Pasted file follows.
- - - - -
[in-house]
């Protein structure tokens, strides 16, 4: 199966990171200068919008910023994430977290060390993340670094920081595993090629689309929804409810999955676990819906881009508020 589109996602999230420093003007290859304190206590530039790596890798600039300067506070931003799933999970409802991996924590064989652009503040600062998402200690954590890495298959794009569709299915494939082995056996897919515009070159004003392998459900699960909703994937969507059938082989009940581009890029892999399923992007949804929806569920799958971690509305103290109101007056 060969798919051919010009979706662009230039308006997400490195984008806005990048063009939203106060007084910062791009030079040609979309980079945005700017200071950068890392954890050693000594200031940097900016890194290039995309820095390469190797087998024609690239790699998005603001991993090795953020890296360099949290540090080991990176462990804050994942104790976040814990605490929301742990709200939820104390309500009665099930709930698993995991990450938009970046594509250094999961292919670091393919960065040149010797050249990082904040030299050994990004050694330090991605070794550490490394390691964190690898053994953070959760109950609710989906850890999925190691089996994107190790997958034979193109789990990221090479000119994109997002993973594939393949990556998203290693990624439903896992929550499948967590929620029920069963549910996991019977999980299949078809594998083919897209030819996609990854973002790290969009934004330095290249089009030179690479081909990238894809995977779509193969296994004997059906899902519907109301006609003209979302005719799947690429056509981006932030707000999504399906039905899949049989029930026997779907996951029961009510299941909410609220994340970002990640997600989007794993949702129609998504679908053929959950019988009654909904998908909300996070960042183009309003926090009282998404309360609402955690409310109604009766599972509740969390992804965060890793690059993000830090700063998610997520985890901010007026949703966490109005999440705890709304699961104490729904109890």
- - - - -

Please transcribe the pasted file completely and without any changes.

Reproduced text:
[in-house]
């Protein structure tokens, strides 16, 4: 199966990171200068919008910023994430977290060390993340670094920081595993090629689309929804409810999955676990819906881009508020 589109996602999230420093003007290859304190206590530039790596890798600039300067506070931003799933999970409802991996924590064989652009503040600062998402200690954590890495298959794009569709299915494939082995056996897919515009070159004003392998459900699960909703994937969507059938082989009940581009890029892999399923992007949804929806569920799958971690509305103290109101007056 060969798919051919010009979706662009230039308006997400490195984008806005990048063009939203106060007084910062791009030079040609979309980079945005700017200071950068890392954890050693000594200031940097900016890194290039995309820095390469190797087998024609690239790699998005603001991993090795953020890296360099949290540090080991990176462990804050994942104790976040814990605490929301742990709200939820104390309500009665099930709930698993995991990450938009970046594509250094999961292919670091393919960065040149010797050249990082904040030299050994990004050694330090991605070794550490490394390691964190690898053994953070959760109950609710989906850890999925190691089996994107190790997958034979193109789990990221090479000119994109997002993973594939393949990556998203290693990624439903896992929550499948967590929620029920069963549910996991019977999980299949078809594998083919897209030819996609990854973002790290969009934004330095290249089009030179690479081909990238894809995977779509193969296994004997059906899902519907109301006609003209979302005719799947690429056509981006932030707000999504399906039905899949049989029930026997779907996951029961009510299941909410609220994340970002990640997600989007794993949702129609998504679908053929959950019988009654909904998908909300996070960042183009309003926090009282998404309360609402955690409310109604009766599972509740969390992804965060890793690059993000830090700063998610997520985890901010007026949703966490109005999440705890709304699961104490729904109890």